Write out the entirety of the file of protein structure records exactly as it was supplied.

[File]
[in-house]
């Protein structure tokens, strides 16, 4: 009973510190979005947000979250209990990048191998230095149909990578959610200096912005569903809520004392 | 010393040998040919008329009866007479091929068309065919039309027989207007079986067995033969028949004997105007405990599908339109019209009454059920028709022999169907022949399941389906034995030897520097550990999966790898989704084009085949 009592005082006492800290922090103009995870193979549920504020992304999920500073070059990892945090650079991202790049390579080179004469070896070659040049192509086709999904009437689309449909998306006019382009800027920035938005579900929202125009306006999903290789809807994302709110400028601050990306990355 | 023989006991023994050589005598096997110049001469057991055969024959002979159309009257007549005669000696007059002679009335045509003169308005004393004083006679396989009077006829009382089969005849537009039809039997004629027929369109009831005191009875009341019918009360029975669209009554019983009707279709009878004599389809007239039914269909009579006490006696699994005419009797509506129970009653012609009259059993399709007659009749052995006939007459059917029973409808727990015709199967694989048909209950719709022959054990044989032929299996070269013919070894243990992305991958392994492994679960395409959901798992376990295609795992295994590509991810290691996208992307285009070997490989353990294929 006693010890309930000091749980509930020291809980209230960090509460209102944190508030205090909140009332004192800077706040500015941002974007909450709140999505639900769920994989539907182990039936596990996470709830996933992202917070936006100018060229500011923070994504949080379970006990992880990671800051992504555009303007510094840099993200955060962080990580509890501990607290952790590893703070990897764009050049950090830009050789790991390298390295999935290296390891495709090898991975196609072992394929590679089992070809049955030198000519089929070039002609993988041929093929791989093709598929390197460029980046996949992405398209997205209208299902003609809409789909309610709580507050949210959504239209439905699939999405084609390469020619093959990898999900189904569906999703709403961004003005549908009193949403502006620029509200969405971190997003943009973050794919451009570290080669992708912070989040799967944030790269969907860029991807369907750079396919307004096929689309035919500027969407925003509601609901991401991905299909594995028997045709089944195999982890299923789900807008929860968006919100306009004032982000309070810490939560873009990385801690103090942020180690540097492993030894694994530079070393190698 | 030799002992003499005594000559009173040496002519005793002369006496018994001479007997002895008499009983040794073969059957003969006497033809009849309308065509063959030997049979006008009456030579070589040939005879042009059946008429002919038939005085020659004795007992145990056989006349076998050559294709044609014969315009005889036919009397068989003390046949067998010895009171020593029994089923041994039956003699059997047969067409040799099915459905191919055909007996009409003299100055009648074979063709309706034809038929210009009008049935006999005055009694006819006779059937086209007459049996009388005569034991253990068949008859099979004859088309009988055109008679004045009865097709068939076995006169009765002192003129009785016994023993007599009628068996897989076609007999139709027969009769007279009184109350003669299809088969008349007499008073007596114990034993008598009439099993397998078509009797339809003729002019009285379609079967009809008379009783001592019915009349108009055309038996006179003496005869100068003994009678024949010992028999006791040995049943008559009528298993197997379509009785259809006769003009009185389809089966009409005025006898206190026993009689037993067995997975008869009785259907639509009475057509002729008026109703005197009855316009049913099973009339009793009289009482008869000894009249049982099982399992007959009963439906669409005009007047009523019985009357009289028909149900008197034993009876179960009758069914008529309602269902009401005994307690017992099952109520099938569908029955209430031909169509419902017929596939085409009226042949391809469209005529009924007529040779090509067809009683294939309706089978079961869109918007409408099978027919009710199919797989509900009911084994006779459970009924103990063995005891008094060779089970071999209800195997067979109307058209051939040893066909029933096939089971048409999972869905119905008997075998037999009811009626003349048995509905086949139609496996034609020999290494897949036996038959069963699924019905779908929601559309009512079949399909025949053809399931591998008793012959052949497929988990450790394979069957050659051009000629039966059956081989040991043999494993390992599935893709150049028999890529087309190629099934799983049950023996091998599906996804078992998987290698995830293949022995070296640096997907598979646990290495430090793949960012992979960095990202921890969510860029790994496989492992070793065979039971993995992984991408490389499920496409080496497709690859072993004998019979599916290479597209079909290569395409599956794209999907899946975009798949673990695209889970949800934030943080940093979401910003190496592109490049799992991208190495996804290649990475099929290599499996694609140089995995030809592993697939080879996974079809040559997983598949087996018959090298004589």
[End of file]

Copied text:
[in-house]
């Protein structure tokens, strides 16, 4: 009973510190979005947000979250209990990048191998230095149909990578959610200096912005569903809520004392 | 010393040998040919008329009866007479091929068309065919039309027989207007079986067995033969028949004997105007405990599908339109019209009454059920028709022999169907022949399941389906034995030897520097550990999966790898989704084009085949 009592005082006492800290922090103009995870193979549920504020992304999920500073070059990892945090650079991202790049390579080179004469070896070659040049192509086709999904009437689309449909998306006019382009800027920035938005579900929202125009306006999903290789809807994302709110400028601050990306990355 | 023989006991023994050589005598096997110049001469057991055969024959002979159309009257007549005669000696007059002679009335045509003169308005004393004083006679396989009077006829009382089969005849537009039809039997004629027929369109009831005191009875009341019918009360029975669209009554019983009707279709009878004599389809007239039914269909009579006490006696699994005419009797509506129970009653012609009259059993399709007659009749052995006939007459059917029973409808727990015709199967694989048909209950719709022959054990044989032929299996070269013919070894243990992305991958392994492994679960395409959901798992376990295609795992295994590509991810290691996208992307285009070997490989353990294929 006693010890309930000091749980509930020291809980209230960090509460209102944190508030205090909140009332004192800077706040500015941002974007909450709140999505639900769920994989539907182990039936596990996470709830996933992202917070936006100018060229500011923070994504949080379970006990992880990671800051992504555009303007510094840099993200955060962080990580509890501990607290952790590893703070990897764009050049950090830009050789790991390298390295999935290296390891495709090898991975196609072992394929590679089992070809049955030198000519089929070039002609993988041929093929791989093709598929390197460029980046996949992405398209997205209208299902003609809409789909309610709580507050949210959504239209439905699939999405084609390469020619093959990898999900189904569906999703709403961004003005549908009193949403502006620029509200969405971190997003943009973050794919451009570290080669992708912070989040799967944030790269969907860029991807369907750079396919307004096929689309035919500027969407925003509601609901991401991905299909594995028997045709089944195999982890299923789900807008929860968006919100306009004032982000309070810490939560873009990385801690103090942020180690540097492993030894694994530079070393190698 | 030799002992003499005594000559009173040496002519005793002369006496018994001479007997002895008499009983040794073969059957003969006497033809009849309308065509063959030997049979006008009456030579070589040939005879042009059946008429002919038939005085020659004795007992145990056989006349076998050559294709044609014969315009005889036919009397068989003390046949067998010895009171020593029994089923041994039956003699059997047969067409040799099915459905191919055909007996009409003299100055009648074979063709309706034809038929210009009008049935006999005055009694006819006779059937086209007459049996009388005569034991253990068949008859099979004859088309009988055109008679004045009865097709068939076995006169009765002192003129009785016994023993007599009628068996897989076609007999139709027969009769007279009184109350003669299809088969008349007499008073007596114990034993008598009439099993397998078509009797339809003729002019009285379609079967009809008379009783001592019915009349108009055309038996006179003496005869100068003994009678024949010992028999006791040995049943008559009528298993197997379509009785259809006769003009009185389809089966009409005025006898206190026993009689037993067995997975008869009785259907639509009475057509002729008026109703005197009855316009049913099973009339009793009289009482008869000894009249049982099982399992007959009963439906669409005009007047009523019985009357009289028909149900008197034993009876179960009758069914008529309602269902009401005994307690017992099952109520099938569908029955209430031909169509419902017929596939085409009226042949391809469209005529009924007529040779090509067809009683294939309706089978079961869109918007409408099978027919009710199919797989509900009911084994006779459970009924103990063995005891008094060779089970071999209800195997067979109307058209051939040893066909029933096939089971048409999972869905119905008997075998037999009811009626003349048995509905086949139609496996034609020999290494897949036996038959069963699924019905779908929601559309009512079949399909025949053809399931591998008793012959052949497929988990450790394979069957050659051009000629039966059956081989040991043999494993390992599935893709150049028999890529087309190629099934799983049950023996091998599906996804078992998987290698995830293949022995070296640096997907598979646990290495430090793949960012992979960095990202921890969510860029790994496989492992070793065979039971993995992984991408490389499920496409080496497709690859072993004998019979599916290479597209079909290569395409599956794209999907899946975009798949673990695209889970949800934030943080940093979401910003190496592109490049799992991208190495996804290649990475099929290599499996694609140089995995030809592993697939080879996974079809040559997983598949087996018959090298004589």